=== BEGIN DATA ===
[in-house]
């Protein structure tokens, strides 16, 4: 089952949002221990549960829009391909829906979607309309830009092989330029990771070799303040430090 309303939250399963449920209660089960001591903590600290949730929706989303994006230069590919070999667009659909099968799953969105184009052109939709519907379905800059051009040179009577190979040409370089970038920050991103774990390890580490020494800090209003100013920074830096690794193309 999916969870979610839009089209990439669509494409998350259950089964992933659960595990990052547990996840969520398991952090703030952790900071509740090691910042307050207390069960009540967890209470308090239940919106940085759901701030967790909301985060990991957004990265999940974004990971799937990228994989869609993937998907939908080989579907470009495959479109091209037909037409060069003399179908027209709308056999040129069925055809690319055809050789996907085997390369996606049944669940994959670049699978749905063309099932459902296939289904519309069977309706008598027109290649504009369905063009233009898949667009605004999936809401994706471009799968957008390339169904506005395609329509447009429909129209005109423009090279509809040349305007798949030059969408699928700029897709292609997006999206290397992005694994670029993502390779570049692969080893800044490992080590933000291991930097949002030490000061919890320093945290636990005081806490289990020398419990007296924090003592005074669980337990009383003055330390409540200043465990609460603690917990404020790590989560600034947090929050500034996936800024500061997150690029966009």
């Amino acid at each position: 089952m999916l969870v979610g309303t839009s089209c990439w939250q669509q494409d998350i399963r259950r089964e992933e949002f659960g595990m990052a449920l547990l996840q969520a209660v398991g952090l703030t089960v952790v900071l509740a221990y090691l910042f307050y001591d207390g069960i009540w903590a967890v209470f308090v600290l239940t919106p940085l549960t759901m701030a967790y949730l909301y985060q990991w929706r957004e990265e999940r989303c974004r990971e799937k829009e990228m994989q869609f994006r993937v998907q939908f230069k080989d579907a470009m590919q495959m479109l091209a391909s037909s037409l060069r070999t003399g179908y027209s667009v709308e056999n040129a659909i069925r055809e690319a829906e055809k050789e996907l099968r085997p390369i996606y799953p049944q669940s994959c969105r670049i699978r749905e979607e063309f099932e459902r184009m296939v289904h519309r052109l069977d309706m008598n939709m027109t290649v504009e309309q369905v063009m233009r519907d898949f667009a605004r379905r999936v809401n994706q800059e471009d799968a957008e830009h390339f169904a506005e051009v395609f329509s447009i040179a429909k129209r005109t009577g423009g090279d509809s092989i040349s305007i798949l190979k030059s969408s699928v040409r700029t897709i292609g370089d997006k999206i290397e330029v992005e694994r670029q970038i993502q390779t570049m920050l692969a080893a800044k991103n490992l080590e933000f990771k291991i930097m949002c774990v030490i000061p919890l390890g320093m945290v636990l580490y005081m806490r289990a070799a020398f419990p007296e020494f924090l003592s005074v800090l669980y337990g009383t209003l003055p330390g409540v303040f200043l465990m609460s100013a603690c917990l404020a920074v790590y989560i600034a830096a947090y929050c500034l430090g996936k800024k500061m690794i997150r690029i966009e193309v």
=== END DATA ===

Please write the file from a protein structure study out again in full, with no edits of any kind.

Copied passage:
[in-house]
């Protein structure tokens, strides 16, 4: 089952949002221990549960829009391909829906979607309309830009092989330029990771070799303040430090 309303939250399963449920209660089960001591903590600290949730929706989303994006230069590919070999667009659909099968799953969105184009052109939709519907379905800059051009040179009577190979040409370089970038920050991103774990390890580490020494800090209003100013920074830096690794193309 999916969870979610839009089209990439669509494409998350259950089964992933659960595990990052547990996840969520398991952090703030952790900071509740090691910042307050207390069960009540967890209470308090239940919106940085759901701030967790909301985060990991957004990265999940974004990971799937990228994989869609993937998907939908080989579907470009495959479109091209037909037409060069003399179908027209709308056999040129069925055809690319055809050789996907085997390369996606049944669940994959670049699978749905063309099932459902296939289904519309069977309706008598027109290649504009369905063009233009898949667009605004999936809401994706471009799968957008390339169904506005395609329509447009429909129209005109423009090279509809040349305007798949030059969408699928700029897709292609997006999206290397992005694994670029993502390779570049692969080893800044490992080590933000291991930097949002030490000061919890320093945290636990005081806490289990020398419990007296924090003592005074669980337990009383003055330390409540200043465990609460603690917990404020790590989560600034947090929050500034996936800024500061997150690029966009």
């Amino acid at each position: 089952m999916l969870v979610g309303t839009s089209c990439w939250q669509q494409d998350i399963r259950r089964e992933e949002f659960g595990m990052a449920l547990l996840q969520a209660v398991g952090l703030t089960v952790v900071l509740a221990y090691l910042f307050y001591d207390g069960i009540w903590a967890v209470f308090v600290l239940t919106p940085l549960t759901m701030a967790y949730l909301y985060q990991w929706r957004e990265e999940r989303c974004r990971e799937k829009e990228m994989q869609f994006r993937v998907q939908f230069k080989d579907a470009m590919q495959m479109l091209a391909s037909s037409l060069r070999t003399g179908y027209s667009v709308e056999n040129a659909i069925r055809e690319a829906e055809k050789e996907l099968r085997p390369i996606y799953p049944q669940s994959c969105r670049i699978r749905e979607e063309f099932e459902r184009m296939v289904h519309r052109l069977d309706m008598n939709m027109t290649v504009e309309q369905v063009m233009r519907d898949f667009a605004r379905r999936v809401n994706q800059e471009d799968a957008e830009h390339f169904a506005e051009v395609f329509s447009i040179a429909k129209r005109t009577g423009g090279d509809s092989i040349s305007i798949l190979k030059s969408s699928v040409r700029t897709i292609g370089d997006k999206i290397e330029v992005e694994r670029q970038i993502q390779t570049m920050l692969a080893a800044k991103n490992l080590e933000f990771k291991i930097m949002c774990v030490i000061p919890l390890g320093m945290v636990l580490y005081m806490r289990a070799a020398f419990p007296e020494f924090l003592s005074v800090l669980y337990g009383t209003l003055p330390g409540v303040f200043l465990m609460s100013a603690c917990l404020a920074v790590y989560i600034a830096a947090y929050c500034l430090g996936k800024k500061m690794i997150r690029i966009e193309v």